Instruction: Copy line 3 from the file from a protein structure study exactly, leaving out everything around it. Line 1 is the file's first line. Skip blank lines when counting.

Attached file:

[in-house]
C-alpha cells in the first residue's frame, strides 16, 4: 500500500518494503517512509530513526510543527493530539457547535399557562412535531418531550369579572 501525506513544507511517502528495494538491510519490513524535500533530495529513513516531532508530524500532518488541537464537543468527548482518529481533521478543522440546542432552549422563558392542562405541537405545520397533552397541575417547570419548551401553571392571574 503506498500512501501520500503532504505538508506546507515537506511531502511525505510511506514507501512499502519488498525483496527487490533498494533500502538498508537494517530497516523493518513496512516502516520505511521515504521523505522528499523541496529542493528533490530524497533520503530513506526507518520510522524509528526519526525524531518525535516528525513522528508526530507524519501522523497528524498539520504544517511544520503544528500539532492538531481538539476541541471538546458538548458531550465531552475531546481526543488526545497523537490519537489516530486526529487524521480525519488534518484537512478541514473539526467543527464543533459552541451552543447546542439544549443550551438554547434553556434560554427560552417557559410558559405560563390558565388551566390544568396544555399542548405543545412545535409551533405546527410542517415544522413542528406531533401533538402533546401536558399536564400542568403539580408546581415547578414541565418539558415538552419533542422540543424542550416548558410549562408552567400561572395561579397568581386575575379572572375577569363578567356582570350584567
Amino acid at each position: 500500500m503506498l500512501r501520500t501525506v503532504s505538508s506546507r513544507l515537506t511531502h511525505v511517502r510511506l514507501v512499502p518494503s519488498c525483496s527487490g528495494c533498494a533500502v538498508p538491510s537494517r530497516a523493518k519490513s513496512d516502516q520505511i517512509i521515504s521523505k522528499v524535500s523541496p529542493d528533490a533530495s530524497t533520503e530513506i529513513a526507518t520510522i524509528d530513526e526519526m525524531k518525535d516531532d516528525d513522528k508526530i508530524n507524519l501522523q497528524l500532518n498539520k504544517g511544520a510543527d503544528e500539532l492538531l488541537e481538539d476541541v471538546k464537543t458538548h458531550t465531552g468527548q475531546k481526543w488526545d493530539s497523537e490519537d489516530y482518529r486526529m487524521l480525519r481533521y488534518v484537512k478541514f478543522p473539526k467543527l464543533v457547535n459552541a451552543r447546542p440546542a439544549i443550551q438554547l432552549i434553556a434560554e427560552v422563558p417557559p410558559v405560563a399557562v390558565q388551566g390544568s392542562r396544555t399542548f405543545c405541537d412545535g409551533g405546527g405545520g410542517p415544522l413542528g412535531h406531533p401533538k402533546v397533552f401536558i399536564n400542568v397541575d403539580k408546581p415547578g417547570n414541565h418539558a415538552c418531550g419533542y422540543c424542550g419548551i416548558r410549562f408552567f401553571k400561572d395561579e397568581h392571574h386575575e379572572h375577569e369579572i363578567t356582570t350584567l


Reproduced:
Amino acid at each position: 500500500m503506498l500512501r501520500t501525506v503532504s505538508s506546507r513544507l515537506t511531502h511525505v511517502r510511506l514507501v512499502p518494503s519488498c525483496s527487490g528495494c533498494a533500502v538498508p538491510s537494517r530497516a523493518k519490513s513496512d516502516q520505511i517512509i521515504s521523505k522528499v524535500s523541496p529542493d528533490a533530495s530524497t533520503e530513506i529513513a526507518t520510522i524509528d530513526e526519526m525524531k518525535d516531532d516528525d513522528k508526530i508530524n507524519l501522523q497528524l500532518n498539520k504544517g511544520a510543527d503544528e500539532l492538531l488541537e481538539d476541541v471538546k464537543t458538548h458531550t465531552g468527548q475531546k481526543w488526545d493530539s497523537e490519537d489516530y482518529r486526529m487524521l480525519r481533521y488534518v484537512k478541514f478543522p473539526k467543527l464543533v457547535n459552541a451552543r447546542p440546542a439544549i443550551q438554547l432552549i434553556a434560554e427560552v422563558p417557559p410558559v405560563a399557562v390558565q388551566g390544568s392542562r396544555t399542548f405543545c405541537d412545535g409551533g405546527g405545520g410542517p415544522l413542528g412535531h406531533p401533538k402533546v397533552f401536558i399536564n400542568v397541575d403539580k408546581p415547578g417547570n414541565h418539558a415538552c418531550g419533542y422540543c424542550g419548551i416548558r410549562f408552567f401553571k400561572d395561579e397568581h392571574h386575575e379572572h375577569e369579572i363578567t356582570t350584567l